Bruce Jackson has a had a long, varied, and brilliant career as a teacher, photographer, folklorist, writer, and filmmaker. Colin first encountered his work while researching the prisons in Arkansas. Bruce visited prisons in the 1960s and 70s, trips that produced photos for his books Killing Time, Cummins Wide, and Inside the Wire.
Bruce was born in New York City, joined the Marines as the Korean War was ending, and studied in New Jersey and Indiana before winding up in the English Department at the University of Buffalo, where he still teaches. He also tried his hand at engineering and took the law exam before winning a Guggenheim and a fellowship from Harvard, both of which allowed him to travel to Arkansas to do his prison research.
During his career, Bruce has met everybody from Johnny Cash to Michel Foucault. Recently, he's worked with the Wooster Group, which has been home to actors as varied as Spalding Gray and Willem Dafoe. As he tells Colin, he calls himself "lucky." Thankfully, his somewhat accidental creative process has produced original and revealing work.
William Freehling has been around. His first book, Prelude to Civil War, was published in the 1960s. Prelude won the coveted Bancroft Prize as well as the Nevins Prize for best dissertation that year. Since then, Bill has published other books about slavery, politics, and the Civil War. Now, he has a new book, Becoming Lincoln, which looks at the successes and many failures that characterized Lincoln's early life and career.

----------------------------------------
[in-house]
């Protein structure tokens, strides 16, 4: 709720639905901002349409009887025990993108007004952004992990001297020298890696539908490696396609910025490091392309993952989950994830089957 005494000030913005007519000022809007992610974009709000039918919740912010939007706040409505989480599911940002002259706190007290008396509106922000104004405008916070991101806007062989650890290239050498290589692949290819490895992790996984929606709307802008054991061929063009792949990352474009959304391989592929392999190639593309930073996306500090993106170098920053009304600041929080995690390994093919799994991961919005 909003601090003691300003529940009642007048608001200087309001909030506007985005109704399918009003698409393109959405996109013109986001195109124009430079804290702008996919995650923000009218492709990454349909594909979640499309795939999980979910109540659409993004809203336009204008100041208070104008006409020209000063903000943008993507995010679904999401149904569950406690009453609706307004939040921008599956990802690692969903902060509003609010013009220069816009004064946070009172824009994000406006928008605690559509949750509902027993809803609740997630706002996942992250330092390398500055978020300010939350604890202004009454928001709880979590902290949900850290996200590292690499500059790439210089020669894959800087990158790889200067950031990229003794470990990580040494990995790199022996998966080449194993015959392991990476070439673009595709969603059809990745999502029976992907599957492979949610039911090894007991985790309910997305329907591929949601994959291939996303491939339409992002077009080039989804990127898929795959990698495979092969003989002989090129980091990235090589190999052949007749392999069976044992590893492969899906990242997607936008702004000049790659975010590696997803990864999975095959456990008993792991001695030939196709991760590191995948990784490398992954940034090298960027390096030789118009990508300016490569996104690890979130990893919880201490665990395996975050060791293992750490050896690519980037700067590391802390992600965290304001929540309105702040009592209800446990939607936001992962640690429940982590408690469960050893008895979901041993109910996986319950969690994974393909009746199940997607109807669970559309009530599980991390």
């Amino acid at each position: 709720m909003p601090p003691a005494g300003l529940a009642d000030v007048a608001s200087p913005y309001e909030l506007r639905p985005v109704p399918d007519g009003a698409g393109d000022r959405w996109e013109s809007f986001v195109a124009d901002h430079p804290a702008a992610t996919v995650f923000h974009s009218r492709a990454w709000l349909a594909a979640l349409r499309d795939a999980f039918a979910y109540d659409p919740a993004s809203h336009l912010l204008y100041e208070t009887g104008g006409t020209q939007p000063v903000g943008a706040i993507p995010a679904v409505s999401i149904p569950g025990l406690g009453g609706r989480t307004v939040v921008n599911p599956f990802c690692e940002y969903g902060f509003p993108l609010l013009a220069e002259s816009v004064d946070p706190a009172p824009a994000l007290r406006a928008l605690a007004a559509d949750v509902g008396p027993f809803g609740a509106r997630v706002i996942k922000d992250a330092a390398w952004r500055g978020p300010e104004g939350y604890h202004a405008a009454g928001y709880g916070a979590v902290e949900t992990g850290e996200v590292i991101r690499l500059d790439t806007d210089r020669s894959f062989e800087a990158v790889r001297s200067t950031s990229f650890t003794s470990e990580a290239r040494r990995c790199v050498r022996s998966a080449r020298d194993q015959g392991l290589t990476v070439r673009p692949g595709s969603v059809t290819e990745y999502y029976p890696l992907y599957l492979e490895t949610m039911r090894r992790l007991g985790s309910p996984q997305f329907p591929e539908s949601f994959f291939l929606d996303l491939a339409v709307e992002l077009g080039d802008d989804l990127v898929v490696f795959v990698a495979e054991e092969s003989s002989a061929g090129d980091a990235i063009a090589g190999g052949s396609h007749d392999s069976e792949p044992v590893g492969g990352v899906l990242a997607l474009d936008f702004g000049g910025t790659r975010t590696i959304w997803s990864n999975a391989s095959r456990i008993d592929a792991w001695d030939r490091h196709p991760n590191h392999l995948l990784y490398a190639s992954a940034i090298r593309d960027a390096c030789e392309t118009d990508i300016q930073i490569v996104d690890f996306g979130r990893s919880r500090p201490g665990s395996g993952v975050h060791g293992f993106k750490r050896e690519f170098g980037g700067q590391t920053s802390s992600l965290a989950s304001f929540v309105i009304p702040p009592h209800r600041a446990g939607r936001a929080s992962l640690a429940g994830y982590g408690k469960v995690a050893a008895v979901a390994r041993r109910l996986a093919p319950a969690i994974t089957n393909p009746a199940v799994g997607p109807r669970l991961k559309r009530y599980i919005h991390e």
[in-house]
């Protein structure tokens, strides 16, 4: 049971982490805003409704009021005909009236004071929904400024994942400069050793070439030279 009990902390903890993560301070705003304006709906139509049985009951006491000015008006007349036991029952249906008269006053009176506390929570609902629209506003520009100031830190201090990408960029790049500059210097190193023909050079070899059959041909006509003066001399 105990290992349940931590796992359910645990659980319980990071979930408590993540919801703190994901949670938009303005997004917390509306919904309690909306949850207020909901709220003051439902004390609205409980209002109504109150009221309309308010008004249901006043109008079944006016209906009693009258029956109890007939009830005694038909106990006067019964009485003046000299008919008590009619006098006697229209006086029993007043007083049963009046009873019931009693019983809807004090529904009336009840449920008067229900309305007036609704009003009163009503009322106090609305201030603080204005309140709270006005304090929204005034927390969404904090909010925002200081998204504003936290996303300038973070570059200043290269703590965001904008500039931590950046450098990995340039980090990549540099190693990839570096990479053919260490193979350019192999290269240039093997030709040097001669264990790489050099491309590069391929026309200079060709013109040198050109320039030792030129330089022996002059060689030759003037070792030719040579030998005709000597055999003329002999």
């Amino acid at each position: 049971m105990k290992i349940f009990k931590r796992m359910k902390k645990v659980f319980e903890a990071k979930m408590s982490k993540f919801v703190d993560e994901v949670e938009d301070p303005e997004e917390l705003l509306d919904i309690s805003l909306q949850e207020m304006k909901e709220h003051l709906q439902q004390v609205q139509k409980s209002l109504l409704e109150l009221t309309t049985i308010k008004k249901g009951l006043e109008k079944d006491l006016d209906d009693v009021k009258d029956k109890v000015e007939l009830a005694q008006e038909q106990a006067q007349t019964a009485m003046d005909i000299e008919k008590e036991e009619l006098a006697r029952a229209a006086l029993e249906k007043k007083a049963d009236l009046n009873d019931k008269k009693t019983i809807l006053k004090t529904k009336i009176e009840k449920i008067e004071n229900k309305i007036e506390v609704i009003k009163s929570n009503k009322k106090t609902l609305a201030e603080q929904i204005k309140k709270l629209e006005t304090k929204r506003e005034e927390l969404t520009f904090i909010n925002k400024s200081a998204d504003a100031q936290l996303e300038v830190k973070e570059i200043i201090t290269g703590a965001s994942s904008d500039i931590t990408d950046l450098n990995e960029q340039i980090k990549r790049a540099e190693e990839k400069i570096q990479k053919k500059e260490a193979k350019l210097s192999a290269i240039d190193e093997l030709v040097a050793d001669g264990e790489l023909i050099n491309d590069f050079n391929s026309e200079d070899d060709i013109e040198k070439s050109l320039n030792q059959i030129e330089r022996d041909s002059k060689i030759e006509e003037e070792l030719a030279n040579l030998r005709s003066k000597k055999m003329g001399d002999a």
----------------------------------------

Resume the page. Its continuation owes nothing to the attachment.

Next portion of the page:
Bill lives in Virginia, but his career has taken him literally across the country, from Harvard (where he got his undergraduate degree and studied with Arthur Schlesinger, Jr.) to Berkeley, where he got his doctorate studying under Kenneth Stampp. He has taught in Michigan, Maryland, and Kentucky, but originally he is from Chicago.
Bill and Colin talk about how in many ways, the Civil War was a victory of Mid-Westerners conquering the South. What does Lincoln's role in the period tell us? For one, it says that our failures are very often more important learning experiences than our victories.
John Coski is the author of The Confederate Battle Flag: America's Most Embattled Emblem, which was published in 2006. A graduate of the doctoral program at the College of William and Mary in 1987, he has been at the Museum of the Confederacy--now officially part of the American Civil War Museum--in downtown Richmond for thirty years. Over a beer at Cafe Zata in South Side, John talks about his book and the more recent events concerning the flag: more specifically, how the Charleston massacre of a few years ago spurred new debates about what the Confederate flag means.
On a lighter note, Colin and John talk about the delights of the Byrd theatre and the James Bond franchise. John is also a Beatles fan, and he and Colin get to the heart of Fab Four fandom by asking: what songs would make for the best one disc version of the White Album?